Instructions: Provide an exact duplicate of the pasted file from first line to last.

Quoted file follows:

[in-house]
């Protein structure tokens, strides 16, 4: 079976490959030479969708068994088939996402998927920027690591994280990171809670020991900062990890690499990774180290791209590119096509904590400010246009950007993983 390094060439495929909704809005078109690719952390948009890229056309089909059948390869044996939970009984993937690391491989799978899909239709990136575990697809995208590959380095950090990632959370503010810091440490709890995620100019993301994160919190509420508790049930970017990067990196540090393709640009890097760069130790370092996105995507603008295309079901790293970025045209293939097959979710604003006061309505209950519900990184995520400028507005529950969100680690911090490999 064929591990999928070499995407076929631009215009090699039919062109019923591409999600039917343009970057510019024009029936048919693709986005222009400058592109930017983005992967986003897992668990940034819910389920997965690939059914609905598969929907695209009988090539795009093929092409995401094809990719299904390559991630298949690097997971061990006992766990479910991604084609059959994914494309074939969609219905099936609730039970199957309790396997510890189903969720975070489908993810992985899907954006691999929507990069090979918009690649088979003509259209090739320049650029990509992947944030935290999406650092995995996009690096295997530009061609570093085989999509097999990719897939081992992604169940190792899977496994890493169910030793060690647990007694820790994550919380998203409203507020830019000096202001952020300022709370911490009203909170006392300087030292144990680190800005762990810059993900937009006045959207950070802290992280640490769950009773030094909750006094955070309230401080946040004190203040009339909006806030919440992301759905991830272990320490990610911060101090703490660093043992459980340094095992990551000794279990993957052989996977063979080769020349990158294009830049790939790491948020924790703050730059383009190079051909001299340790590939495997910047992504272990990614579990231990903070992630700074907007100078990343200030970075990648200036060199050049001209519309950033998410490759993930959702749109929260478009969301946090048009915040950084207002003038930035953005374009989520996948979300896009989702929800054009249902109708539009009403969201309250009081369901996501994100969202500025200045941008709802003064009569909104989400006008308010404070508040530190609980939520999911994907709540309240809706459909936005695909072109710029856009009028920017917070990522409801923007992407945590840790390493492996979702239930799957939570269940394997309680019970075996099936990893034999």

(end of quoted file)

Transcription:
[in-house]
């Protein structure tokens, strides 16, 4: 079976490959030479969708068994088939996402998927920027690591994280990171809670020991900062990890690499990774180290791209590119096509904590400010246009950007993983 390094060439495929909704809005078109690719952390948009890229056309089909059948390869044996939970009984993937690391491989799978899909239709990136575990697809995208590959380095950090990632959370503010810091440490709890995620100019993301994160919190509420508790049930970017990067990196540090393709640009890097760069130790370092996105995507603008295309079901790293970025045209293939097959979710604003006061309505209950519900990184995520400028507005529950969100680690911090490999 064929591990999928070499995407076929631009215009090699039919062109019923591409999600039917343009970057510019024009029936048919693709986005222009400058592109930017983005992967986003897992668990940034819910389920997965690939059914609905598969929907695209009988090539795009093929092409995401094809990719299904390559991630298949690097997971061990006992766990479910991604084609059959994914494309074939969609219905099936609730039970199957309790396997510890189903969720975070489908993810992985899907954006691999929507990069090979918009690649088979003509259209090739320049650029990509992947944030935290999406650092995995996009690096295997530009061609570093085989999509097999990719897939081992992604169940190792899977496994890493169910030793060690647990007694820790994550919380998203409203507020830019000096202001952020300022709370911490009203909170006392300087030292144990680190800005762990810059993900937009006045959207950070802290992280640490769950009773030094909750006094955070309230401080946040004190203040009339909006806030919440992301759905991830272990320490990610911060101090703490660093043992459980340094095992990551000794279990993957052989996977063979080769020349990158294009830049790939790491948020924790703050730059383009190079051909001299340790590939495997910047992504272990990614579990231990903070992630700074907007100078990343200030970075990648200036060199050049001209519309950033998410490759993930959702749109929260478009969301946090048009915040950084207002003038930035953005374009989520996948979300896009989702929800054009249902109708539009009403969201309250009081369901996501994100969202500025200045941008709802003064009569909104989400006008308010404070508040530190609980939520999911994907709540309240809706459909936005695909072109710029856009009028920017917070990522409801923007992407945590840790390493492996979702239930799957939570269940394997309680019970075996099936990893034999």